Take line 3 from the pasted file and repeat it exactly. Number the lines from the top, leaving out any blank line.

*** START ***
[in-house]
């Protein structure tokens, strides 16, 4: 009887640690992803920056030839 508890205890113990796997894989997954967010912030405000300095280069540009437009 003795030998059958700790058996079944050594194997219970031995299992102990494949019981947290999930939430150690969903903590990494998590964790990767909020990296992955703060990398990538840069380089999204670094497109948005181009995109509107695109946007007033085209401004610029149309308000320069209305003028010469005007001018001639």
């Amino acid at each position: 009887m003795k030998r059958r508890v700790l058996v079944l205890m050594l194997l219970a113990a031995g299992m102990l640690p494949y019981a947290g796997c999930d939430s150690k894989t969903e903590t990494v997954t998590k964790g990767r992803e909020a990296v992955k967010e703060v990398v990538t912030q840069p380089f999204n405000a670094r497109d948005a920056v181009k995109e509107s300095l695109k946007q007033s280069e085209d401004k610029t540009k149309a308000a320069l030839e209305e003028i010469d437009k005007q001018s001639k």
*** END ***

């Amino acid at each position: 009887m003795k030998r059958r508890v700790l058996v079944l205890m050594l194997l219970a113990a031995g299992m102990l640690p494949y019981a947290g796997c999930d939430s150690k894989t969903e903590t990494v997954t998590k964790g990767r992803e909020a990296v992955k967010e703060v990398v990538t912030q840069p380089f999204n405000a670094r497109d948005a920056v181009k995109e509107s300095l695109k946007q007033s280069e085209d401004k610029t540009k149309a308000a320069l030839e209305e003028i010469d437009k005007q001018s001639k």